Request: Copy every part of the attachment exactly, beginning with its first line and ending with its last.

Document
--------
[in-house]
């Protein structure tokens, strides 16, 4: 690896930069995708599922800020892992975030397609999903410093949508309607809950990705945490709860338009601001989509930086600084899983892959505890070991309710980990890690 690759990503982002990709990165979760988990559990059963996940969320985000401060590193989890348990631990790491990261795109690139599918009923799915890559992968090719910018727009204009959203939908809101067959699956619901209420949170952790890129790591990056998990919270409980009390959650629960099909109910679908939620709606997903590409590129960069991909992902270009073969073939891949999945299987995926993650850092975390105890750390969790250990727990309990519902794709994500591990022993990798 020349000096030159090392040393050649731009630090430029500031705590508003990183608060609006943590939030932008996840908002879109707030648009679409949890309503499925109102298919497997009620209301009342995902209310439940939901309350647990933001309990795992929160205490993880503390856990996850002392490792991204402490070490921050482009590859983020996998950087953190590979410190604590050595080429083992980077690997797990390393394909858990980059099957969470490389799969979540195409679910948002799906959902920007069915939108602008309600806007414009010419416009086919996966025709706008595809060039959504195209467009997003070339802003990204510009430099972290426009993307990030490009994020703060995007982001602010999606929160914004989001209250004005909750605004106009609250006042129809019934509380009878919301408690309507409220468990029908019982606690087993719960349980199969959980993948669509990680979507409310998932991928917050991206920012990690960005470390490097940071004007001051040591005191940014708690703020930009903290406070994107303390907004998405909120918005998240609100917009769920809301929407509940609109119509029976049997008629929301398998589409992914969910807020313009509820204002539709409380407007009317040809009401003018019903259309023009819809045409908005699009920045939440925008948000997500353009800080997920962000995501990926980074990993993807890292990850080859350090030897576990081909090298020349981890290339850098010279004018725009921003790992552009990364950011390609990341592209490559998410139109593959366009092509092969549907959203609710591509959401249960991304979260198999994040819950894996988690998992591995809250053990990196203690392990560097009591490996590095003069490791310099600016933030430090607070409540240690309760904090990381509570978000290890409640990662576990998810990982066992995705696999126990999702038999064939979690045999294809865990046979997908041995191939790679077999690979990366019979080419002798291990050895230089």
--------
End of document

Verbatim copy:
[in-house]
């Protein structure tokens, strides 16, 4: 690896930069995708599922800020892992975030397609999903410093949508309607809950990705945490709860338009601001989509930086600084899983892959505890070991309710980990890690 690759990503982002990709990165979760988990559990059963996940969320985000401060590193989890348990631990790491990261795109690139599918009923799915890559992968090719910018727009204009959203939908809101067959699956619901209420949170952790890129790591990056998990919270409980009390959650629960099909109910679908939620709606997903590409590129960069991909992902270009073969073939891949999945299987995926993650850092975390105890750390969790250990727990309990519902794709994500591990022993990798 020349000096030159090392040393050649731009630090430029500031705590508003990183608060609006943590939030932008996840908002879109707030648009679409949890309503499925109102298919497997009620209301009342995902209310439940939901309350647990933001309990795992929160205490993880503390856990996850002392490792991204402490070490921050482009590859983020996998950087953190590979410190604590050595080429083992980077690997797990390393394909858990980059099957969470490389799969979540195409679910948002799906959902920007069915939108602008309600806007414009010419416009086919996966025709706008595809060039959504195209467009997003070339802003990204510009430099972290426009993307990030490009994020703060995007982001602010999606929160914004989001209250004005909750605004106009609250006042129809019934509380009878919301408690309507409220468990029908019982606690087993719960349980199969959980993948669509990680979507409310998932991928917050991206920012990690960005470390490097940071004007001051040591005191940014708690703020930009903290406070994107303390907004998405909120918005998240609100917009769920809301929407509940609109119509029976049997008629929301398998589409992914969910807020313009509820204002539709409380407007009317040809009401003018019903259309023009819809045409908005699009920045939440925008948000997500353009800080997920962000995501990926980074990993993807890292990850080859350090030897576990081909090298020349981890290339850098010279004018725009921003790992552009990364950011390609990341592209490559998410139109593959366009092509092969549907959203609710591509959401249960991304979260198999994040819950894996988690998992591995809250053990990196203690392990560097009591490996590095003069490791310099600016933030430090607070409540240690309760904090990381509570978000290890409640990662576990998810990982066992995705696999126990999702038999064939979690045999294809865990046979997908041995191939790679077999690979990366019979080419002798291990050895230089």